Welding is used for structural joining in many industries, and a watertight seal of the welded joint is not always required. A complete seal of a weld is critical in other industries, such as fire protection, to ensure a leak-free sprinkler system. This article is how you can and should seal aluminum joint welds.

Weld porosity leaks can be very small and difficult to detect unless a system is pressurized. These micro porosities can go undetected for a long time. Pin-prick leaks can be so small that they look like condensation on the pipes. These types of leaks can cause ceiling damage and provide a breeding ground for mildew and mould. Others can only drip once the system is pressurized, causing damage to ceilings, floors, furniture, and personal property.

“Does it always make sense to drill a hole for gas expansion when sealing or capping an aluminium weld, as we do with steel?”

The simple answer is no. But, and there is always a but, knowing what is going on with your weld will help you make good project decisions.

It is critical to remember that cosmetic aluminium welds must be visually appealing and structurally sound, but they are not coded as structural or high-pressure vessels. Structural, high-pressure, and nuclear welds must adhere to strict weld procedure specifications; you must be qualified on those welds by a CWI; and the welds must undergo nondestructive testing to ensure their structural integrity.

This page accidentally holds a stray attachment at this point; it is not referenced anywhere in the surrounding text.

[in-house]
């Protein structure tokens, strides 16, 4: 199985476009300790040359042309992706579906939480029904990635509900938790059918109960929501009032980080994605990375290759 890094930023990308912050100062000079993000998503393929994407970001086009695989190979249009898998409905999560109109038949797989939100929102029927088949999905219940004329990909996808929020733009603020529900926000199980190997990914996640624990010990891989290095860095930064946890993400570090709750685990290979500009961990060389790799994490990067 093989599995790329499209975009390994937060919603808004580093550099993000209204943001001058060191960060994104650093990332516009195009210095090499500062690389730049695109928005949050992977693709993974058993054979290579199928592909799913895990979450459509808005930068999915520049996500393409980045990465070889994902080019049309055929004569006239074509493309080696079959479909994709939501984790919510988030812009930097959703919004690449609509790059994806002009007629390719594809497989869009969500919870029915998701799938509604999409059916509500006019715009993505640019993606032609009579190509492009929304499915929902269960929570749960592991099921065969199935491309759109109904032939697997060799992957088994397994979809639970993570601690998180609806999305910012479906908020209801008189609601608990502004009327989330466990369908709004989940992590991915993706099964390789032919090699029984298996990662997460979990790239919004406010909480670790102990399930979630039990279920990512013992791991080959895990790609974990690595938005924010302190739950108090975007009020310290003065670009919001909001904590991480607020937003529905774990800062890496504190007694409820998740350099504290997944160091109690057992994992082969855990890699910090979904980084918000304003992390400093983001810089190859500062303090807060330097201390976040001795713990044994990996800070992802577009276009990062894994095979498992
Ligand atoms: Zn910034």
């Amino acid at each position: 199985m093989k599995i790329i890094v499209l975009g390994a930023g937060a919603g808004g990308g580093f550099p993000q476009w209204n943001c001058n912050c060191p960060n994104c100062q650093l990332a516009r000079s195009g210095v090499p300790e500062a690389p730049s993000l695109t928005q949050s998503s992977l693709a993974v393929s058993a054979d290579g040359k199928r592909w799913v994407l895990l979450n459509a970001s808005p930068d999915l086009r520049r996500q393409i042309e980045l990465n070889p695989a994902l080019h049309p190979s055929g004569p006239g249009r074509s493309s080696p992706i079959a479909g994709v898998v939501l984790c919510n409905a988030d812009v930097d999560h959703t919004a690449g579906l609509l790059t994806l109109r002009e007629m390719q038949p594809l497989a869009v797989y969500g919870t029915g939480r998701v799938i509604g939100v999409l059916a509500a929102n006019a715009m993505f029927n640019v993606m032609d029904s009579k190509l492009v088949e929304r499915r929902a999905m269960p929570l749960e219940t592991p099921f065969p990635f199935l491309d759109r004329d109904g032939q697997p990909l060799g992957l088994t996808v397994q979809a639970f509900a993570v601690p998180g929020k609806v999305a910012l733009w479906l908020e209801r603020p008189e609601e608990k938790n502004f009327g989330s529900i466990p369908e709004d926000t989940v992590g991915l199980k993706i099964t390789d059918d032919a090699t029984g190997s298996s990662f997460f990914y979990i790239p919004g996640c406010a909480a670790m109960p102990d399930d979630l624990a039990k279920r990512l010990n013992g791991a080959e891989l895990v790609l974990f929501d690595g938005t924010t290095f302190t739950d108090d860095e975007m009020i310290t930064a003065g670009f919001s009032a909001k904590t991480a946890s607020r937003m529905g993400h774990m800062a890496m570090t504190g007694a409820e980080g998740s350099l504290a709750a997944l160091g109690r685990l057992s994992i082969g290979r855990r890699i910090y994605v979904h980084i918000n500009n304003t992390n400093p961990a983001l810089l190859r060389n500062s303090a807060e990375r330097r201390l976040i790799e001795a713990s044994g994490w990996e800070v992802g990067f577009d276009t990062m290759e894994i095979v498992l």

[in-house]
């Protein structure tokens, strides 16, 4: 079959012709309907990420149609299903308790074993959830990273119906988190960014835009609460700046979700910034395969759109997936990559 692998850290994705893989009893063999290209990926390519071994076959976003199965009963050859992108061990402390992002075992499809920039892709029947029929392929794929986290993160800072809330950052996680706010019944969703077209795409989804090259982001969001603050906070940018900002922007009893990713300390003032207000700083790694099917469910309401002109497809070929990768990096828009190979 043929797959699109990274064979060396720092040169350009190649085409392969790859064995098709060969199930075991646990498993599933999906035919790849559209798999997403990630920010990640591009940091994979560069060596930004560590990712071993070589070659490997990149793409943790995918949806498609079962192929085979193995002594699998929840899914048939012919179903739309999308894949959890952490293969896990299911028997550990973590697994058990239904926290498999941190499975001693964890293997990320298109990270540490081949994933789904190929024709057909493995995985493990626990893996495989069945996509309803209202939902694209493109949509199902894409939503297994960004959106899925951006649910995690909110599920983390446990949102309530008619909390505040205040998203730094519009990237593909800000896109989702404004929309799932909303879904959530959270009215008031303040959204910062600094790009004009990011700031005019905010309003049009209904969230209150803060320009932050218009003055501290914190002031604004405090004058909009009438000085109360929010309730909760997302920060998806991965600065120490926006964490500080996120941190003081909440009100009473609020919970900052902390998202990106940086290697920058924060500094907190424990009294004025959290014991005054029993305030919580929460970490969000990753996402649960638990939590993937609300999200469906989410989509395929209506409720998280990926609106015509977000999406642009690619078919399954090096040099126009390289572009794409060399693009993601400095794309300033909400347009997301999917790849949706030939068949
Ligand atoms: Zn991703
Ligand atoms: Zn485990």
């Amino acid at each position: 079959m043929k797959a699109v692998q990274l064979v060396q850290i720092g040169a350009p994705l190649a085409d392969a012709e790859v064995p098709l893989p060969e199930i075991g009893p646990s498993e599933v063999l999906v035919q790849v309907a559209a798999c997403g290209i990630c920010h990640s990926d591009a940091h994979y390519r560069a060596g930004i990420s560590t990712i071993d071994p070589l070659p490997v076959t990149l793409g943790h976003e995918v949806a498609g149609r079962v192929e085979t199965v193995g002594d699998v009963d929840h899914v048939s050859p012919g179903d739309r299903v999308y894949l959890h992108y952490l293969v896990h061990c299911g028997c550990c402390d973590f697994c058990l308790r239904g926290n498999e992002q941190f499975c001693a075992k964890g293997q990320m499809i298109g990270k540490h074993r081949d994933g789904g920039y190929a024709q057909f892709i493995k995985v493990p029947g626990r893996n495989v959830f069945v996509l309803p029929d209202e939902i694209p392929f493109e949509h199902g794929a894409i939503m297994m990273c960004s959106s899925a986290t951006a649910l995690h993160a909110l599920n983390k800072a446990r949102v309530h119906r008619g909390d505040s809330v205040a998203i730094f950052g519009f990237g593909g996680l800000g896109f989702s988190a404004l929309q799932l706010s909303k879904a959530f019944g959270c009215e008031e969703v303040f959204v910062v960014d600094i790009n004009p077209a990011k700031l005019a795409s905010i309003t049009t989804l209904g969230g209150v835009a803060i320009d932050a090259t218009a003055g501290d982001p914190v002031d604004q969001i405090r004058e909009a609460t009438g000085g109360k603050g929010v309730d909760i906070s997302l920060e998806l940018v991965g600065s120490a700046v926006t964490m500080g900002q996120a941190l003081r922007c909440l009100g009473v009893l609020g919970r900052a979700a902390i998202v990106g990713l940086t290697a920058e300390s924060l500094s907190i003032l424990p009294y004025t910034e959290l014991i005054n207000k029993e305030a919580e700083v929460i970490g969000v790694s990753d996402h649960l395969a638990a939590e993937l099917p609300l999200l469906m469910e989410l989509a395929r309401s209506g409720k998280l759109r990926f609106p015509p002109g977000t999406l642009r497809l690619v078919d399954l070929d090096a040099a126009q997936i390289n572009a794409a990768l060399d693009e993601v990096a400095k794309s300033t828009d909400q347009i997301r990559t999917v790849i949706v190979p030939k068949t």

What to avoid when you seal aluminum?

Avoid the following when sealing your aluminium weld:

Welds that are defective or incomplete. Either of these could allow a liquid to enter or a gas to escape from your weldment.

Contamination. Contamination weakens the fusion zone and reduces corrosion resistance while also changing mechanical properties.

Gas was trapped. This can result in a gummy part of the weld that is difficult or impossible to close.

Gas expansion while still inside your weldment causes the gummy weld at the end of a bead. If you need to get the gas out quickly, drill a small hole in the weldment. Once everything has cooled down and the gas has dissipated, you can return and seal it up. You should be able to seal without issue as long as you don’t significantly raise the temperature of your weld.

Another method to prevent gas expansion is to intentionally stop your weld 12 in. short on the closing weld. Allow the weldment to cool and the gas to escape before proceeding. Step away and begin your next project, or perhaps have lunch. After everything has cooled down, clean the welding area to reduce or eliminate the oxide layer that has most likely formed during the cooling process. Finally, finish your weld bead.